The Chibana Project

A blog where I post my research on a certain Okinawan named Chibana Choshin.

Thursday, February 09, 2006

Busy, Busy, Busy

I have found myself recently swamped with work as I edge closer to graduation, so my work on this project has been somewhat neglected. I anticipate completing my other tasks soon so that I can continue to focus on researching the life and karate of Chosin Chibana.

I would like to express heartfelt thanks to Mr. Ernest Estrada for sharing some of his knowledge with me as well as for volunteering to help research pre-1930's information on Chibana - information I have found in short supply.

I have decided to proceed with attempting to translate the two 1957 articles from Okinawa Times myself, and judging from some of the kanji, it looks to be a daunting task. I have the good fortune of having several Japanese friends, and most of the kanji in the article are in their modern form (though a handful are written in the classical manner). Interestingly enough, I can read the kanji of all the names of the karateka mentioned in the article, while my Japanese friends cannot make heads or tails of them (e.g., my friends were wide eyed when I easily spotted "Itosu Ankoh", even though I couldn't read the kanji for "Shuri").

I would be completely remiss without writing a little something about any research inroads I have made so far, so here is information I have recently uncovered.

Kakidamashii - "Fighting Spirit" (a loose translation)
or
Chibana, the Fighter

In "the old days", before the onset of sport and competitive karate in Okinawa and Japan, famous praticioners of karate or their dojos were often subject to kakidamashii, or challenge matches meant to test their skills. Stories abound of infamous, sometimes mythical battles between karate legends and random ruffians where the karateka is either challenged openly to fight, or suddenly set upon. Enough of these stories exist, however, to corroborate the fact that "a karate match [was] a matter of life and death" (1), as many fighters became seriously injured and/or died as a result of these. In Tales of Okinawa's Great Masters, for example, Shoshin Nagamine details the story of a ruffian who set upon Ankichi Arakaki - a student of Chibana - in a tea house; the attacker grabbed Arakaki's arm, but Arakaki yanked his assailant's arm and toe kicked the him in the armpit, rendering him unconscious. The assailant died six months later, reportedly of injuries suffered from "a karate expert" (2).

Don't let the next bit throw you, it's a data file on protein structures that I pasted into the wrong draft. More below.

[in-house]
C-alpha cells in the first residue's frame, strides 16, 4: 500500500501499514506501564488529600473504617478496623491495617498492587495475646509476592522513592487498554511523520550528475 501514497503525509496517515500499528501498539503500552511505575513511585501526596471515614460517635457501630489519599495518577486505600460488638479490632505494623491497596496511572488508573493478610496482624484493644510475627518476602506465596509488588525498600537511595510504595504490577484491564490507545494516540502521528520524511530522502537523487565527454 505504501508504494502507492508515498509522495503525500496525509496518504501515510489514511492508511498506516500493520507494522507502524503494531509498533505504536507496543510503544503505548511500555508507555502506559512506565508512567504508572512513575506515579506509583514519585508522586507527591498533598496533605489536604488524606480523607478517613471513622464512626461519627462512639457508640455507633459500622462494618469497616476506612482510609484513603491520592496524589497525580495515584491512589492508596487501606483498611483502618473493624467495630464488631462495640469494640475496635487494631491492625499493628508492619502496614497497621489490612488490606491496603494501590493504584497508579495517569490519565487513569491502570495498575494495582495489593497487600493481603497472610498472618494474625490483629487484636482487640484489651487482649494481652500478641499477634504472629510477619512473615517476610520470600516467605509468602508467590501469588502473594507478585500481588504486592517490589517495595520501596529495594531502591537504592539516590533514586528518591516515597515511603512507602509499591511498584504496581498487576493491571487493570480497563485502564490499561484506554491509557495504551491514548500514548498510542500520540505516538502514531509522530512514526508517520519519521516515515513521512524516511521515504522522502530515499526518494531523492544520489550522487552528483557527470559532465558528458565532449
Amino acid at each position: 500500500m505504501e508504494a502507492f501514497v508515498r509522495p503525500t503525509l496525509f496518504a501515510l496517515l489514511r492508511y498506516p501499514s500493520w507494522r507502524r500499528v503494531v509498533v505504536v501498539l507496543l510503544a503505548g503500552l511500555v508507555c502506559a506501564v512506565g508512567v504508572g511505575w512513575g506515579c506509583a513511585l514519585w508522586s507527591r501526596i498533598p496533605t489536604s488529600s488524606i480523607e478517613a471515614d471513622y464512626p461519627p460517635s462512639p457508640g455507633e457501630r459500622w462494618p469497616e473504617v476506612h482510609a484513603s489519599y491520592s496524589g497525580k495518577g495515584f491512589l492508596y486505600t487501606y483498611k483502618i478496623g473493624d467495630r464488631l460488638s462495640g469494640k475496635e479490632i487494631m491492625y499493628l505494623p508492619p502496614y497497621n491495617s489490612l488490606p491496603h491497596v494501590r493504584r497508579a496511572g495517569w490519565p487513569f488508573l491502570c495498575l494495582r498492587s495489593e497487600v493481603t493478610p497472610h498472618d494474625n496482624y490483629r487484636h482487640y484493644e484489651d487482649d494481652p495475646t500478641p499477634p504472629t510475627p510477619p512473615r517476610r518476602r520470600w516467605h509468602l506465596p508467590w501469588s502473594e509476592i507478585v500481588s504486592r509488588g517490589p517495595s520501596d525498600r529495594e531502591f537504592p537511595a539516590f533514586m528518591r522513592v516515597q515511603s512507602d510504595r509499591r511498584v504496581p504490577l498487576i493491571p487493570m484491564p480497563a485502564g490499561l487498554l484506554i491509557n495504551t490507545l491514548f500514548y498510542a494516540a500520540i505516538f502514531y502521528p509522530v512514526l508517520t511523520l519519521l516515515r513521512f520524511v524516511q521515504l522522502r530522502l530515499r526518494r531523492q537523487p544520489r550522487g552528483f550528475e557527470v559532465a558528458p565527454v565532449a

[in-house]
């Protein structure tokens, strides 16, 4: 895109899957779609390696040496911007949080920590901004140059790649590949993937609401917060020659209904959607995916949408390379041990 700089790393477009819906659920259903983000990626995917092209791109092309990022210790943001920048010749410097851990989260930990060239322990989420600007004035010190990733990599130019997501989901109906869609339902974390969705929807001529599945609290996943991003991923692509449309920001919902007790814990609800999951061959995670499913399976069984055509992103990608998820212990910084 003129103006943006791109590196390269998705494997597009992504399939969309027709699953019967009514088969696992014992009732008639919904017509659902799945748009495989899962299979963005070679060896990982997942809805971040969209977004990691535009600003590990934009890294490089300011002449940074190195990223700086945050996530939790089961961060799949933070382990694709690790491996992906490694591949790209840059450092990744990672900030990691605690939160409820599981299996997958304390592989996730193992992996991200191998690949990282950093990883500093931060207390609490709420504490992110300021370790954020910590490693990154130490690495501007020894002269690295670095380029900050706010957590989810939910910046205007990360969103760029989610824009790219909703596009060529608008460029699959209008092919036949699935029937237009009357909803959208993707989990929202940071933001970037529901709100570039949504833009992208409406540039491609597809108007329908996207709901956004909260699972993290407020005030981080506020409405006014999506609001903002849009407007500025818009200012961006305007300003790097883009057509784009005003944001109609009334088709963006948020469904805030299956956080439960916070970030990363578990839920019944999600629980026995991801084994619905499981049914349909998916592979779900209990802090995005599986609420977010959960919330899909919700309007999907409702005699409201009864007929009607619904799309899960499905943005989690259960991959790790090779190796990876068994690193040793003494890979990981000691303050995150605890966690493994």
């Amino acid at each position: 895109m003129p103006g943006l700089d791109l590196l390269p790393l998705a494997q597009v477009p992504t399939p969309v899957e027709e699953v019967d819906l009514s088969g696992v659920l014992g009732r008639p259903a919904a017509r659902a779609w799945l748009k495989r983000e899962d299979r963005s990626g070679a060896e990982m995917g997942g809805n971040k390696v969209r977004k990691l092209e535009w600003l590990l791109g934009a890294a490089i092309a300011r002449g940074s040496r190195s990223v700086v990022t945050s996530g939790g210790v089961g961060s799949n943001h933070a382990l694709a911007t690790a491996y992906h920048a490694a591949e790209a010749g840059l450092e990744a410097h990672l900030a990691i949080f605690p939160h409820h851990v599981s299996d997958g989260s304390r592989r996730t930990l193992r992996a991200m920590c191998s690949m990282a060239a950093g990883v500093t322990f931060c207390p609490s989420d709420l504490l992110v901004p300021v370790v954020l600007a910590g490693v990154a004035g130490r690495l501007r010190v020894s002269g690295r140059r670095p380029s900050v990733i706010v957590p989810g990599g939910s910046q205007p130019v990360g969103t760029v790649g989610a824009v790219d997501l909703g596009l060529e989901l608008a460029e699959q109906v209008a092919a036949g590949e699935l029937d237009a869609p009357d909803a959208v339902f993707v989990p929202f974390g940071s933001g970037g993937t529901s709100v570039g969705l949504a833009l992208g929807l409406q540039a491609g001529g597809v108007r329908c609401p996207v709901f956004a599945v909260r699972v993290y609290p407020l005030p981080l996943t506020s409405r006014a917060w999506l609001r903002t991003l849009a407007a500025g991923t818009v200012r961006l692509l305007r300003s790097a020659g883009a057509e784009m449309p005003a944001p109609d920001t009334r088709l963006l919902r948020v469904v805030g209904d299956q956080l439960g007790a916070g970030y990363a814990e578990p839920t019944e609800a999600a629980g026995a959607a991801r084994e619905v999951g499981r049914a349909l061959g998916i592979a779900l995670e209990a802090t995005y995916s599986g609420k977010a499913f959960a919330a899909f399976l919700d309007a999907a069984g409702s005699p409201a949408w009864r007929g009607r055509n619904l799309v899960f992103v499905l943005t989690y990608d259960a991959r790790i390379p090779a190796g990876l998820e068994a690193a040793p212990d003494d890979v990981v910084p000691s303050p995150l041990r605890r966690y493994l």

Given the seriousness of kakidamashii, and the fact that one could suffer grievous bodily harm or die as a result of a challenge match, choosing an individual to defend the reputation of a dojo was not a decision taken lightly. In the Itosu dojo, the dai-sempai or chief assistant instructor was typically the disciple who rose to meet challenges of the dojo's strength. Throughout his teaching career Itosu had three dai-sempai: Kentsu Yabu, Chomo Hanashiro, and...Chosin Chibana (3). Thus, Chibana's fighting career begins at least before 1915 before Itosu's death when he is the dai-sempai of the Itosu dojo. In the historical introduction to his instructional book Okinawan Goju Ryu II: Advanced Techniques of Shoreikan Karate, Seikichi Toguchi - a student of Chojun Miyagi - mentions that among Okinawan practicioners of karate, Chibana was one of the most frequent targets of kakidamashii. Given how well his students fared (Arakaki's ability to fell opponents with a single blow was not unique to him; other Chibana students were also famous for their "ippon kowashi") , the results of Chibana's challenge matches do not appear to leave much to speculation.


Notes
1. Quote attributed to Sokon Matsumura, Gichin Funakoshi, Karate-Do: My Way of Life, (Tokyo: Kodansha Int'l, 1975), pg. 23.
2. Shoshin Nagamine, Tales of Okinawa's Great Masters, (Boston: Tuttle Martial Arts, 2000), pg. 106.
3. Interview with Mr. Patrick Nakata, a student of Chosin Chibana, by Terry Garrett

3 Comments:

Blogger John Vesia said...

Chosin Chibana, at the age of 80, was quoted as saying that he had "a long way to go" to realize his potential as a karate-ka. It's good to see somebody writing about one of Okinawa's pre-eminent grandmasters!

9:58 PM  
Blogger Stephen Irwin said...

Hi,

Excellent site and great information. I found you through John's "Martial Views".

I'll add your link to my blog at http://totalkarate.blogspot.com

Regards
Stephen

12:36 PM  
Blogger Onimitsu2004 said...

Thanks a lot! I appreciate the feedback.

12:38 AM  

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